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Nash runs through his balancing act

Every player is tradable in push to cut payroll, new Blazers GM says

Scottie Pippen, gone. Antonio Daniels, gone. Arvydas Sabonis, almost surely gone.

The face of the Trail Blazers has changed dramatically, and there will be more alterations as John Nash warms to the general manager job.

Nash considers every player on the Blazers tradable. He says he will pursue opportunities to make a couple of moves that could give Portland a better chance to win. It's a balancing act because owner Paul Allen's edict to Nash and team President Steve Patterson is to reduce payroll.

'We have a couple of months to improve our roster,' Nash says. 'It is a very difficult challenge to try to maintain or improve the level of competitiveness while streamlining the salaries. But ownership and management want to win games first. My priority is to try to win games and be prudent, too.'

Portland has 10 players under contract at about $69 million in salary for next season: center Dale Davis; forwards Rasheed Wallace, Ruben Patterson, Zach Randolph, Qyntel Woods and Travis Outlaw; and guards Bonzi Wells, Derek Anderson, Damon Stoudamire and Jeff McInnis. The Blazers also have about $14.5 million committed to Shawn Kemp, stemming from their buyout of his contract two years ago. The league's salary cap is expected to be $43.8 million.

Randolph, Wells, Davis, Woods and Outlaw are the least likely to be moved by the start of next season. Wallace, Patterson, Anderson, Stoudamire and McInnis will be the focus of most of Nash's discussions with other general managers, but there's no telling whether any deals will be completed.

If nothing is done, Portland's roster will be pencil-thin in the post, which gives free agent Ruben Boumtje Boumtje an opportunity to earn another contract and meaningful playing time. Coach Maurice Cheeks wants the 7-foot center from Georgetown, an outstanding shot-blocker and solid rebounder, to display more offense during summer league and in fall training camp.

'Will Ruben be able to answer the bell and generate the confidence of the coaches so that he can play backup minutes?' Nash asks. 'That's up to Ruben, but even so, it's likely we will need another big body.'

The best center left on the free-agent market is Indiana's 7-foot Brad Miller. The Pacers, who gave maximum dollars to free agent Jermaine O'Neal and still must pay free agent Reggie Miller, probably can't afford to keep Brad Miller.

The Blazers have talked with Indiana about a sign-and-trade deal for Brad Miller, who averaged 13.1 points and 8.3 rebounds while shooting. 493 from the floor and .818 from the line last season.

Nash hasn't spoken with Sabonis or his agent, Herb Rudoy, but indications are the 7-3 Lithuanian won't return. Sabonis' contract Ñ two more years at $7 million per season Ñ has an opt-out clause for both the club and player. By Aug. 15, the Blazers must decide whether to commit to Sabonis' salary, use it as trade value or waive the veteran center.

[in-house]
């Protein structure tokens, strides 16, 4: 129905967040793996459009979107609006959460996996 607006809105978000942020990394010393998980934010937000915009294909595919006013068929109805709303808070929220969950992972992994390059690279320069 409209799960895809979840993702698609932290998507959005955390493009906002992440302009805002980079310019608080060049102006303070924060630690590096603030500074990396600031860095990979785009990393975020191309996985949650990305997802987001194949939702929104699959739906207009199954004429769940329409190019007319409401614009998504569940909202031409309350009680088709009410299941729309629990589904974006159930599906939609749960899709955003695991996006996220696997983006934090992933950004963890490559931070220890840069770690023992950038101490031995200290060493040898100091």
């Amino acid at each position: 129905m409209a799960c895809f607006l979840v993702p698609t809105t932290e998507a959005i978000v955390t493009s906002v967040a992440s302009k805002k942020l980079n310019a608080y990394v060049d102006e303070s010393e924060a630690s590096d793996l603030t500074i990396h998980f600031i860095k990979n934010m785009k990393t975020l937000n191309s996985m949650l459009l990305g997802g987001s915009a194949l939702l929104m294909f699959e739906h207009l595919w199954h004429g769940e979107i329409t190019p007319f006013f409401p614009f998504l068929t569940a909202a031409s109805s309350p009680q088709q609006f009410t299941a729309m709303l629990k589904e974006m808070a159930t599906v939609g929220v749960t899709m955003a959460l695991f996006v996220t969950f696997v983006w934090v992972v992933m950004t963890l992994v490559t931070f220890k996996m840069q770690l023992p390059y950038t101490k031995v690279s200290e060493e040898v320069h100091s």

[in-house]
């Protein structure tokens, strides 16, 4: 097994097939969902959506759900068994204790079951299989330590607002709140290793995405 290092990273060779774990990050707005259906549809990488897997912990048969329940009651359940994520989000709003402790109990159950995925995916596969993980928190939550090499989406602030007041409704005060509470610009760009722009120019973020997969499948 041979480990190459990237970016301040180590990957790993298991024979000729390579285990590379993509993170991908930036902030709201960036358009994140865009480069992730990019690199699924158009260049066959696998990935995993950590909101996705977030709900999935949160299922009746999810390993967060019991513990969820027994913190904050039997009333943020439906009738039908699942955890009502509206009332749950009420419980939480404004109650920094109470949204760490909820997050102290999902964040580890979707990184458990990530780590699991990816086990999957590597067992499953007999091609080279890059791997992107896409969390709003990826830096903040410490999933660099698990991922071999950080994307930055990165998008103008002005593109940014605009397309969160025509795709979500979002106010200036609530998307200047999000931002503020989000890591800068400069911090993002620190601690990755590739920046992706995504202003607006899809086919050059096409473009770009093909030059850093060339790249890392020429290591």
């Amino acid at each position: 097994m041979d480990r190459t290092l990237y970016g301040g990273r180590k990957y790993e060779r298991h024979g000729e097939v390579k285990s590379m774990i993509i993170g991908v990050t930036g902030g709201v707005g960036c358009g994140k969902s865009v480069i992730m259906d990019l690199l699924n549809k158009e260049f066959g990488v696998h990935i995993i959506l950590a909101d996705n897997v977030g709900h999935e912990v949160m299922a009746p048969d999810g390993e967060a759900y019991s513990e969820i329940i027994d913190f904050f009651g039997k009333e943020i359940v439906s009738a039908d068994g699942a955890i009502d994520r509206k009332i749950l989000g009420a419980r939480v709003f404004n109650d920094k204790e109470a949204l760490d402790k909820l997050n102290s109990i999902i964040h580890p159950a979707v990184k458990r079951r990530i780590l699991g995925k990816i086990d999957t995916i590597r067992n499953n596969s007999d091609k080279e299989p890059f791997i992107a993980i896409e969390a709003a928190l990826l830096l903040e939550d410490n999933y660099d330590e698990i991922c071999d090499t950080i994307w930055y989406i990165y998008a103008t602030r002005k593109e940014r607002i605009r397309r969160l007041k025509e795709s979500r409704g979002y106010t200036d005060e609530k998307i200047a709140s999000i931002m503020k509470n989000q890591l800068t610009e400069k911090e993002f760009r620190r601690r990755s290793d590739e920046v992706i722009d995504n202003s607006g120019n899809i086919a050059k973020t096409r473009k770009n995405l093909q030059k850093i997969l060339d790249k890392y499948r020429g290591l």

With the remainder of the free-agent center crop undesirable, Nash probably will have to acquire help at the position via the trade route.

Portland could use Sabonis' contract to make a trade work under salary-cap restrictions. For instance, the Pacers could sign Brad Miller and send him to Portland for a first-round draft pick and the rights to Sabonis.

It seems unlikely that would be the best offer for Miller, 27, who is being courted by at least seven teams, including Utah, which tendered a six-year, $52 million proposal Sunday. But there will be other trade scenarios throughout the summer in which Sabonis' contract can be of value to the Blazers.

Notes: With the current roster, the starting lineup probably would be Davis, Wallace, Wells, Anderson and Stoudamire, with Randolph, Patterson, Woods and McInnis vying for backup minutes. Portland is in the market for a fifth guard, preferably someone who could play both the point and shooting guard spots.

Woods, who scored 37 points in Portland's summer league opener, will get every opportunity to show he deserves rotation minutes. 'The door is going to open a little wider for him with Scottie not returning,' Nash says. 'Whether he slips through it or bashes it open is in his hands.'

Pippen, who would have preferred to stay in Portland, got $10 million over the next two seasons from Chicago. San Antonio showed interest but wasn't willing to go as high in salary. The Blazers, concerned about Pippen's advanced age, injury history and willingness to accept a lesser role, made little attempt to sign the veteran.

'The reality of the mission is, it didn't make sense for us to recommit to the extent the Bulls did,' Nash says. 'I feel badly about it because I like the guy so much from afar. I have been told how valuable he was to Portland last season in a leadership capacity.

'When we spoke last Thursday, he wasn't anxious to hear the message I delivered, but he was incredibly professional. I told him there were scenarios where we would want him back, but we probably wouldn't know until September.'

Nash said Chicago GM John Paxson 'had another free agent he was dealing with (actually two: Ira Newble and James Posey) Ñ and that accelerated the situation with Scottie.'

Seattle gave Daniels a three-year, $9 million contract. He would have preferred staying with Portland if playing time had been available. He will compete with Brent Barry and rookie Luke Ridnour in the Seattle backcourt, playing alongside Ray Allen or backing him up.

Contact Kerry Eggers at This email address is being protected from spambots. You need JavaScript enabled to view it. .